Glaucoma: The Silent Thief

It's estimated that approximately three million Americans in Chicago and across the nation are affected by glaucoma, yet nearly half of them remain unaware of their condition. What makes glaucoma particularly concerning is its silent progression, often lacking early symptoms. Unfortunately, noticeable signs, such as peripheral vision loss, typically manifest in the late stages, when the damage is irreversible. This silent thief of sight can affect anyone, underscoring the importance of regular and comprehensive eye examinations, especially for early glaucoma treatment in Chicago.

Envisioning a brighter future with Chicago Cornea Consultants

Founded in 1986, Chicago Cornea Consultants represents the Gold Standard of Ophthalmology in the Midwest. We have invested in the most sophisticated technology and cutting-edge equipment on the market to reduce or eliminate the use of glasses, delivering the best customizable eye care that patients can receive.

At Chicago Cornea Consultants, we see a brighter future for our patients where they can enjoy their most cherished moments with loved ones free from eye disease.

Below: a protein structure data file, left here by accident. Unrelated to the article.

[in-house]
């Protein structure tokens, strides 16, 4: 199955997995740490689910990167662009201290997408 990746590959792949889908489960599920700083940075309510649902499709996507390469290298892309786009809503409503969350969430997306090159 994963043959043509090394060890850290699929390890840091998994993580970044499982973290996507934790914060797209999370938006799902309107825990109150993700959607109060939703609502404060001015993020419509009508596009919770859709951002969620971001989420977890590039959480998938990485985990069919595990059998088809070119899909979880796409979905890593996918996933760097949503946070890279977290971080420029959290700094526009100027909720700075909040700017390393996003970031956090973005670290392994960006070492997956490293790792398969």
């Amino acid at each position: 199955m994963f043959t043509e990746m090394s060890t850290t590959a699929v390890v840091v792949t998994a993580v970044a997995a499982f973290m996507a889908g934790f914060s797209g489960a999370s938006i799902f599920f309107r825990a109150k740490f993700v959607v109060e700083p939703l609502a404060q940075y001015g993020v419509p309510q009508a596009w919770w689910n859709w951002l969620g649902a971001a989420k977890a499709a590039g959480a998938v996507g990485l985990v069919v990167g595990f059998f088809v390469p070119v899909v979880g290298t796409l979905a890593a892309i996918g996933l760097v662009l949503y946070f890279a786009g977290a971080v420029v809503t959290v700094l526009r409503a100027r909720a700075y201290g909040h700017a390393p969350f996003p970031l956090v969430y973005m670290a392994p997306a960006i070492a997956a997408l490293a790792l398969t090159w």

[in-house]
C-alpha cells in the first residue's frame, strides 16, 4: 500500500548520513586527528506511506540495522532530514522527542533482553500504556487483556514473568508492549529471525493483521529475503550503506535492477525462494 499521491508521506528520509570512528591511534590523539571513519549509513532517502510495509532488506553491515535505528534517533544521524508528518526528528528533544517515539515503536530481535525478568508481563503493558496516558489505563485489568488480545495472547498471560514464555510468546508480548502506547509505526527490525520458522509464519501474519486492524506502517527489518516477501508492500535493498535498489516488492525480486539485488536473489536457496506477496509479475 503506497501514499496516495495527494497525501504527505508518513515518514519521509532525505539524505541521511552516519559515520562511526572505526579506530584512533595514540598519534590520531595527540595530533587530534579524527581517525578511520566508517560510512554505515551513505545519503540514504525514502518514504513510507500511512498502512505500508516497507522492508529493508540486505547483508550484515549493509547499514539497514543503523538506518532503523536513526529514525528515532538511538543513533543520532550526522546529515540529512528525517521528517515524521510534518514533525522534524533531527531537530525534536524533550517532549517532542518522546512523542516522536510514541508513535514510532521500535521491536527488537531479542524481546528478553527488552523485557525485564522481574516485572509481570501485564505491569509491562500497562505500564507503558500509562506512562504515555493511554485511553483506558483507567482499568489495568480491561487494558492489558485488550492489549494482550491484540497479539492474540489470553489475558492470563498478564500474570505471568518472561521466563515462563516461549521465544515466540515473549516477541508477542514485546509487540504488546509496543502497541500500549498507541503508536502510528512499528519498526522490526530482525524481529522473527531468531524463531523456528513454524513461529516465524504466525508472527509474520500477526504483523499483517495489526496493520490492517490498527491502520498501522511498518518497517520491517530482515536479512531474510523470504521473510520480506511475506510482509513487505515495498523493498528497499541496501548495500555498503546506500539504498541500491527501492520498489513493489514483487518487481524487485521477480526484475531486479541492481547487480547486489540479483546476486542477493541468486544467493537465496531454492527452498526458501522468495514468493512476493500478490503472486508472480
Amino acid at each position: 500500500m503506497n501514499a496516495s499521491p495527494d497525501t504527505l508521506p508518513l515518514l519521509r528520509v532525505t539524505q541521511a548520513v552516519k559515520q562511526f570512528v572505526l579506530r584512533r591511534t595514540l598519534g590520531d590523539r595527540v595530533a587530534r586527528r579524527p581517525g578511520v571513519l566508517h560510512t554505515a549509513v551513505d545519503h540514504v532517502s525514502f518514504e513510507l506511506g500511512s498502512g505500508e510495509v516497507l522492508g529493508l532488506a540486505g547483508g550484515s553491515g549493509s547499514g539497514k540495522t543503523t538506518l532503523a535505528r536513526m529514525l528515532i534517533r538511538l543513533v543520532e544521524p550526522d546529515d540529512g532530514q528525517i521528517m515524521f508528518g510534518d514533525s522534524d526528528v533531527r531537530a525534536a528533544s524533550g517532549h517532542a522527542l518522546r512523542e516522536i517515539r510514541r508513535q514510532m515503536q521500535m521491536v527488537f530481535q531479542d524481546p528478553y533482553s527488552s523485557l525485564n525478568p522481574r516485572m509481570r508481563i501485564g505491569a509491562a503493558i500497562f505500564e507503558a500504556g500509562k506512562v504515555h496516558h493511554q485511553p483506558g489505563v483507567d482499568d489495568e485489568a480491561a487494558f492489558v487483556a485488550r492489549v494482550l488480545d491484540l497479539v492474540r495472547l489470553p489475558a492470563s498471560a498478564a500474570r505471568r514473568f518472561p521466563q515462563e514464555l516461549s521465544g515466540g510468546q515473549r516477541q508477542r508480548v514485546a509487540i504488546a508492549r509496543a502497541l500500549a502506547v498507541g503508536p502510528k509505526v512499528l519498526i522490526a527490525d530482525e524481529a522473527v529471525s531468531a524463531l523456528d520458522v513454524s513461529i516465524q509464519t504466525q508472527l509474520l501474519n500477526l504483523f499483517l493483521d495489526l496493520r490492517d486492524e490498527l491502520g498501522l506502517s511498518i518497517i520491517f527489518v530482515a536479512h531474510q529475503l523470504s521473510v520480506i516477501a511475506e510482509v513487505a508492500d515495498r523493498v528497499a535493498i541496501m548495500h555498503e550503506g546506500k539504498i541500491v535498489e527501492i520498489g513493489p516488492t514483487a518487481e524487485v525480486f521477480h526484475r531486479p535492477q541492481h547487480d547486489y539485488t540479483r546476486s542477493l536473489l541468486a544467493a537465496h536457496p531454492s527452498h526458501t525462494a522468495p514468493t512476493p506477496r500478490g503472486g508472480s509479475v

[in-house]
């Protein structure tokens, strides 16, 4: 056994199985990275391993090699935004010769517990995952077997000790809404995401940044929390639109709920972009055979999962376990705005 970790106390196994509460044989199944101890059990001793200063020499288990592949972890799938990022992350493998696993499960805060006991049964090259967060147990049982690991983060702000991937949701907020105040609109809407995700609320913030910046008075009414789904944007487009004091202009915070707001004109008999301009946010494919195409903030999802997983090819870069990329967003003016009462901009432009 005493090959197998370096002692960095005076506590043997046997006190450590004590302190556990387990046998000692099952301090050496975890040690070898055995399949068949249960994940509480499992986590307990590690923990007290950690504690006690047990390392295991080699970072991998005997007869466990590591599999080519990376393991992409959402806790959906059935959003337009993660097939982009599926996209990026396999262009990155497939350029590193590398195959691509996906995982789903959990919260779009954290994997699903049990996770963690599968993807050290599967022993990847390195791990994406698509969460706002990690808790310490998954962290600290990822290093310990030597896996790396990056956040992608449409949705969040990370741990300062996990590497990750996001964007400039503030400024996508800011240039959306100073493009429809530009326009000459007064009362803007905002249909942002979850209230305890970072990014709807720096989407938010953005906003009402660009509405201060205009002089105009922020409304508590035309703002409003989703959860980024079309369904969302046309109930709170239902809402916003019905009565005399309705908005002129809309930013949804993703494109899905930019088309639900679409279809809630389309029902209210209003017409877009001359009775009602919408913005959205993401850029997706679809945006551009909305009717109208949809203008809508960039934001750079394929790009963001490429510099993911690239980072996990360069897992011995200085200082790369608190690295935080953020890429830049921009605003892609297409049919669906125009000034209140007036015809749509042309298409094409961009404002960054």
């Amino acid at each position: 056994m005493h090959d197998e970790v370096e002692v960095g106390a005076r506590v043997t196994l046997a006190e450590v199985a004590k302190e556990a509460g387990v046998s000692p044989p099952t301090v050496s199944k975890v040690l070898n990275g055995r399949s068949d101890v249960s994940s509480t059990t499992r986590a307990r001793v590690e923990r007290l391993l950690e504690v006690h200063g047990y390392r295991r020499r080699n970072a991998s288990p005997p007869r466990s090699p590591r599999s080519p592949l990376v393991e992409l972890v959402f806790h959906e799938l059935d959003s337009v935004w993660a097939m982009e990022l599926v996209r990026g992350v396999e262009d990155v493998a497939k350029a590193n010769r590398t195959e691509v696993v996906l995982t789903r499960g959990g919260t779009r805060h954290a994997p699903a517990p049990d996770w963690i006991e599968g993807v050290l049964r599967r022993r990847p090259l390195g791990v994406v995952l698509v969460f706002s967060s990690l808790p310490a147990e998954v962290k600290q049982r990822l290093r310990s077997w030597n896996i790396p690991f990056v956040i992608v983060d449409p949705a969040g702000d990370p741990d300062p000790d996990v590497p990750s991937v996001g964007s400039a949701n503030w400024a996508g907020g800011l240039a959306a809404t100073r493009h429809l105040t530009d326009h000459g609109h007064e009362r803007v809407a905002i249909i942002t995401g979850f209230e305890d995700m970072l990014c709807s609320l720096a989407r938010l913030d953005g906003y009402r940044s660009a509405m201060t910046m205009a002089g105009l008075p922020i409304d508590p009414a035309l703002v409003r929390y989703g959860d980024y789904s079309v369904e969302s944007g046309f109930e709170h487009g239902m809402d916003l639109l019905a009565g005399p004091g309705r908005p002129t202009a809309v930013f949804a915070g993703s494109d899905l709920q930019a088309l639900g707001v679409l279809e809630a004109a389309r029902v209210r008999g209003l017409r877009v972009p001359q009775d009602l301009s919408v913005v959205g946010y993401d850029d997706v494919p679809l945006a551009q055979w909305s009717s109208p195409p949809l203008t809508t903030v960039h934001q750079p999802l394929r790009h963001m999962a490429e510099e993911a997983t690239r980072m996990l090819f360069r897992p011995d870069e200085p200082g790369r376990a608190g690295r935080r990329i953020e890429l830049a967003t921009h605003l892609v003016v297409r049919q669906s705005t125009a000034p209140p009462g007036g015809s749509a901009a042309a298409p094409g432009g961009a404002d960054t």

Our six board-certified ophthalmologists are renowned across the globe for their advanced techniques and commitment to excellence. They train other physicians and are frequently featured in industry podcasts, newspapers, magazines, and journals. Our award-winning team has been named Newsweek America's "Best Ophthalmologists," "Best Cataract Surgeons," and "Chicago's Top Doctors" by Chicago Magazine. We are passionate about transforming patients' lives and have performed thousands of successful procedures with outstanding outcomes.

What is glaucoma?

Glaucoma is defined as a disorder of the optic nerve (the bundle of fibers connecting the eyeball and the brain). Gradual damage and loss of the fibers composing the nerve can lead to vision loss in a specific pattern, initially in the periphery. If advanced, the damage can affect the central vision. The disease is typically but not always associated with elevated intraocular pressure. 

Glaucoma is one of the leading causes of blindness in America, but it can often go unnoticed in its earliest stages because there may be no noticeable symptoms. Because of this, regular eye exams are the best way to detect signs of the disease before serious irreversible damage has been done to your eyesight. While there is no cure for glaucoma, if detected early, your vision can often be preserved, and further damage can be prevented.

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Types of glaucoma

There are several types of glaucoma. They can be divided into "open-angle" and "narrow-angle," depending on the anatomy of the area in the front of the eye where intraocular fluid movement happens (the anterior chamber). About 30% of glaucoma patients never have above-normal eye pressure; this is "normal-tension glaucoma."